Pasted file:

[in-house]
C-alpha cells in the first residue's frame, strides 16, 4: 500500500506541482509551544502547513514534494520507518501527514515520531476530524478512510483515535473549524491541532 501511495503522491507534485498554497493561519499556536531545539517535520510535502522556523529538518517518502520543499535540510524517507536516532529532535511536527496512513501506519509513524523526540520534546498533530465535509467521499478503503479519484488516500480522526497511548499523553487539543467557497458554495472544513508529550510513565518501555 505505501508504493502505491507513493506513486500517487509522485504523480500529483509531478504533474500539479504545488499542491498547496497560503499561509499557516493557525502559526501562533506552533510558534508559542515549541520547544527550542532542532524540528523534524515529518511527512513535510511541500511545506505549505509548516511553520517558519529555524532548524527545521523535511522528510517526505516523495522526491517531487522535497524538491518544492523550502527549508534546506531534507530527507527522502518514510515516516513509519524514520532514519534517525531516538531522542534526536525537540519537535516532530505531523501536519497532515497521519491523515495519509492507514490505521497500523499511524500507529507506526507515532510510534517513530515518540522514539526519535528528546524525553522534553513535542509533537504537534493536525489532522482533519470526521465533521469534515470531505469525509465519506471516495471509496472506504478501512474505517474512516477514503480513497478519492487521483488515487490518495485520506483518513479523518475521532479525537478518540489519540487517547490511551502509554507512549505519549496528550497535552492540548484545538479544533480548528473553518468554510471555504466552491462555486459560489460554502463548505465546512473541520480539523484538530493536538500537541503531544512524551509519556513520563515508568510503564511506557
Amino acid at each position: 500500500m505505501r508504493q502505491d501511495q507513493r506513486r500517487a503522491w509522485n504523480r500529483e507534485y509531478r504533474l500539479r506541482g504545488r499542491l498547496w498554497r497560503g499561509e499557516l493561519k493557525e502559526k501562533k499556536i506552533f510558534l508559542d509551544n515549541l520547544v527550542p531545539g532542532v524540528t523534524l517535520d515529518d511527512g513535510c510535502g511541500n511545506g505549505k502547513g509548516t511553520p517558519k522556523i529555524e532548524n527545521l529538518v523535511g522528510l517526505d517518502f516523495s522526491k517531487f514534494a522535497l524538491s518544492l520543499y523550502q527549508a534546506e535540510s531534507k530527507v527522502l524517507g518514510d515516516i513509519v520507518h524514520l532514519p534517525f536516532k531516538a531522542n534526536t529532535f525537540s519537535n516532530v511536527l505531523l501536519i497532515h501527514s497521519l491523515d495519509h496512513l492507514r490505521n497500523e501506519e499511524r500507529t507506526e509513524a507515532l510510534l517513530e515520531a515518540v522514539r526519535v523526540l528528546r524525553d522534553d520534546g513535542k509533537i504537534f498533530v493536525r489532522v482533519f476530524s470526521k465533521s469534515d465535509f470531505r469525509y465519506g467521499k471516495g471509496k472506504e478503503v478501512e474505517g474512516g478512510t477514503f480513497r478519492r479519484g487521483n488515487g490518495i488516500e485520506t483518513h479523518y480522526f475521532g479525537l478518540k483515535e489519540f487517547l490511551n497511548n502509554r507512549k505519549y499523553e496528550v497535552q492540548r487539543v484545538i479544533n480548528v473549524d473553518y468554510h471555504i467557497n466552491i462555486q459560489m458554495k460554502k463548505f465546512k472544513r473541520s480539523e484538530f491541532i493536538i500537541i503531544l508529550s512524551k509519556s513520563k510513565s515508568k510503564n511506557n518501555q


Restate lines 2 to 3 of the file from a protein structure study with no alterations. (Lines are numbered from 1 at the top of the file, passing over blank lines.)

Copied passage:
C-alpha cells in the first residue's frame, strides 16, 4: 500500500506541482509551544502547513514534494520507518501527514515520531476530524478512510483515535473549524491541532 501511495503522491507534485498554497493561519499556536531545539517535520510535502522556523529538518517518502520543499535540510524517507536516532529532535511536527496512513501506519509513524523526540520534546498533530465535509467521499478503503479519484488516500480522526497511548499523553487539543467557497458554495472544513508529550510513565518501555 505505501508504493502505491507513493506513486500517487509522485504523480500529483509531478504533474500539479504545488499542491498547496497560503499561509499557516493557525502559526501562533506552533510558534508559542515549541520547544527550542532542532524540528523534524515529518511527512513535510511541500511545506505549505509548516511553520517558519529555524532548524527545521523535511522528510517526505516523495522526491517531487522535497524538491518544492523550502527549508534546506531534507530527507527522502518514510515516516513509519524514520532514519534517525531516538531522542534526536525537540519537535516532530505531523501536519497532515497521519491523515495519509492507514490505521497500523499511524500507529507506526507515532510510534517513530515518540522514539526519535528528546524525553522534553513535542509533537504537534493536525489532522482533519470526521465533521469534515470531505469525509465519506471516495471509496472506504478501512474505517474512516477514503480513497478519492487521483488515487490518495485520506483518513479523518475521532479525537478518540489519540487517547490511551502509554507512549505519549496528550497535552492540548484545538479544533480548528473553518468554510471555504466552491462555486459560489460554502463548505465546512473541520480539523484538530493536538500537541503531544512524551509519556513520563515508568510503564511506557
Amino acid at each position: 500500500m505505501r508504493q502505491d501511495q507513493r506513486r500517487a503522491w509522485n504523480r500529483e507534485y509531478r504533474l500539479r506541482g504545488r499542491l498547496w498554497r497560503g499561509e499557516l493561519k493557525e502559526k501562533k499556536i506552533f510558534l508559542d509551544n515549541l520547544v527550542p531545539g532542532v524540528t523534524l517535520d515529518d511527512g513535510c510535502g511541500n511545506g505549505k502547513g509548516t511553520p517558519k522556523i529555524e532548524n527545521l529538518v523535511g522528510l517526505d517518502f516523495s522526491k517531487f514534494a522535497l524538491s518544492l520543499y523550502q527549508a534546506e535540510s531534507k530527507v527522502l524517507g518514510d515516516i513509519v520507518h524514520l532514519p534517525f536516532k531516538a531522542n534526536t529532535f525537540s519537535n516532530v511536527l505531523l501536519i497532515h501527514s497521519l491523515d495519509h496512513l492507514r490505521n497500523e501506519e499511524r500507529t507506526e509513524a507515532l510510534l517513530e515520531a515518540v522514539r526519535v523526540l528528546r524525553d522534553d520534546g513535542k509533537i504537534f498533530v493536525r489532522v482533519f476530524s470526521k465533521s469534515d465535509f470531505r469525509y465519506g467521499k471516495g471509496k472506504e478503503v478501512e474505517g474512516g478512510t477514503f480513497r478519492r479519484g487521483n488515487g490518495i488516500e485520506t483518513h479523518y480522526f475521532g479525537l478518540k483515535e489519540f487517547l490511551n497511548n502509554r507512549k505519549y499523553e496528550v497535552q492540548r487539543v484545538i479544533n480548528v473549524d473553518y468554510h471555504i467557497n466552491i462555486q459560489m458554495k460554502k463548505f465546512k472544513r473541520s480539523e484538530f491541532i493536538i500537541i503531544l508529550s512524551k509519556s513520563k510513565s515508568k510503564n511506557n518501555q